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Anthony Albanese booed by fans after Australian Open final between Jannik Sinner and Daniil Medvedev

Anthony Albanese booed by fans after Australian Open final between Jannik Sinner and Daniil Medvedev

Australian Prime Minister Anthony Albanese has been booed by a packed crowd at Rod Laver Arena during the trophy presentation after the Australian Open men’s final.

Master of ceremonies Todd Woodbridge was acknowledging the prime minister’s presence at Melbourne Park following Jannik Sinner’s epic five-set win over Daniil Medvedev during his opening monologue when the crowd turned on Albanese.

WATCH THE VIDEO ABOVE: Crowd turns on Anthony Albanese in Aus Open presentations.

Watch the latest sport on Channel 7 or stream for free on 7plus >>

Woodbridge couldn’t get through the next names on his list of notable attendees in the house before being interrupted by a drowning of boos.

“When Anthony Albanese’s presence was announced after Jannik Sinner won the men’s singles title at tonight’s Australian Open, the deafening boos from the audience was unprecedented,” one fan wrote on social media, which was flooded with similar posts about the ugly moment.

It didn’t take away from a special night on which Sinner made history though, becoming just the third Italian male to win a grand slam, and the first to win the Australian Open.

Sinner roared back from two sets down to deny Medvedev in an epic Australian Open final in Melbourne.

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Anthony Albanese was in the crowd on Sunday night. Credit: James D. Morgan/Getty Images

In almost four thrilling hours, Sinner morphed from tennis’s next big thing to the sport’s new superstar with a pulsating 3-6, 3-6, 6-4, 6-4, 6-3 final triumph over Medvedev on Sunday night.

Two days after showcasing his sublime skills with a seismic semi-final take-down of 10-time champion Novak Djokovic, the 22-year-old Italian delivered a display full of heart and will to claim his maiden grand slam crown.

“It is obviously a huge tournament for me,” Sinner said after becoming the first Italian to win the Open and also the youngest champion since Djokovic in 2008.

“I want to thank everyone for making this so special.

“My team there, everyone who is in this box, also working from home who works with me, we are trying to get better every day.

“Even during the tournament we tried to get stronger, trying to understand every situation a little bit better so I’m so glad to have you there supporting me, understanding me, which sometimes is not easy because I am still a little bit young sometimes.”

Indeed Sinner’s Australian super-coach Darren Cahill repeatedly urged his special charge to “weather the storm” as Medvedev stormed through the first two sets to take a stranglehold on the match.

And Sinner duly delivered as the Russian world No.3 endured a painful case of deja vu on Rod Laver Arena.

Two years ago, Medvedev squandered a two-sets-to-love lead in a crushing finals loss to Rafael Nadal at Melbourne Park.

Now lightning has struck twice with Medvedev sure to be haunted for years about his latest collapse, albeit entirely understandable.

The tennis ironman had toiled for an extraordinary 20 hours and 33 minutes just to make the title match and was bidding to join Djokovic as only the second player in the 56-year Open era to twice recover from two sets down to win a grand slam tournament.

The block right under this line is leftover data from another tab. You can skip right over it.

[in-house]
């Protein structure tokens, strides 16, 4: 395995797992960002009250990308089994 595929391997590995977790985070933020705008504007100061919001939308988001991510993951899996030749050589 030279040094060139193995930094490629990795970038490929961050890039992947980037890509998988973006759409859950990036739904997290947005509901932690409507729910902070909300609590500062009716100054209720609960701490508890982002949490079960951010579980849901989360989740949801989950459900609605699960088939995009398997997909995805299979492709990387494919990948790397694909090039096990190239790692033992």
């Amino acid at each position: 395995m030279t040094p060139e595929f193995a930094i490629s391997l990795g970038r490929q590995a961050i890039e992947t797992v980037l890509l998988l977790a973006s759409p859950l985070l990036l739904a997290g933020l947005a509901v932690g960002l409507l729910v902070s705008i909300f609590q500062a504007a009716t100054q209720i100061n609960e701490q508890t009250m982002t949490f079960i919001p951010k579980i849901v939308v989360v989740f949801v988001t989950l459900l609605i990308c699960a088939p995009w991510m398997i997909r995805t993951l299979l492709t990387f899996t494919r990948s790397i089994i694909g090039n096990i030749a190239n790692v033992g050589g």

Sinner, though, proved a bridge too far for Medvedev in the first AO final since 2005 not involving any of the sport’s big three of Djokovic, Nadal or Roger Federer.

Jannik Sinner, left, has stolen Daniil Medvedev’s thunder in a thrilling Australian Open final. Credit: AP

Fourth-seeded Sinner entered the final as the hottest player on the planet.

His semi-final success over Djokovic ended the tennis super-Novak’s 33-match, six-year winning streak on Rod Laver Arena and appeared to signal the changing of the guard.

And so it proved, eventually after a titanic final duel in which the world No.4 had to pull out all stops to prevent Medvedev from capturing an elusive second major.

After not offering Djokovic a single break-point opportunity for the first time in the Serb’s illustrious 415-match grand slam career, Sinner’s serve faltered just two games into the title match.

Setting the tone early, Medvedev broke the Italian in the fourth game en route to taking the opening set in near-flawless fashion.

The Muscovite continued playing lights-out tennis in the second to take a stranglehold on the match.

Jannik Sinner drops to the Rod Laver Arena court in joy after winning the Australian Open. Credit: AAP

Almost inevitably, though, in a grand slam featuring a record-equalling 35 five-set battles, the final took a dramatic twist.

Medvedev, almost out of the blue, dropped serve at 4-5 in both the third and fourth sets to set up a nerve-wracking decider.

And it was Sinner who prevailed, breaking Medvedev for a fourth time in the sixth game of the fifth set, then holding form to seal victory after a drama-filled three hours, 44 minutes.

Medvedev was gracious in defeat, despite suffering a fifth loss from his six grand slam final appearances, congratulating Sinner as a most worthy champion.

“He showed again why he deserves it,” he said.

“You fought till the end, managed to raise your level.

“You and your team are doing an amazing job and this is probably not your last grand slam but I hope I can try to get the next one if we play in the final.”

– With AAP

Sabalenka keeps promise to late father with subtle post-match act

Aussie icon spotted in sparse late-night crowd at Australian Open final

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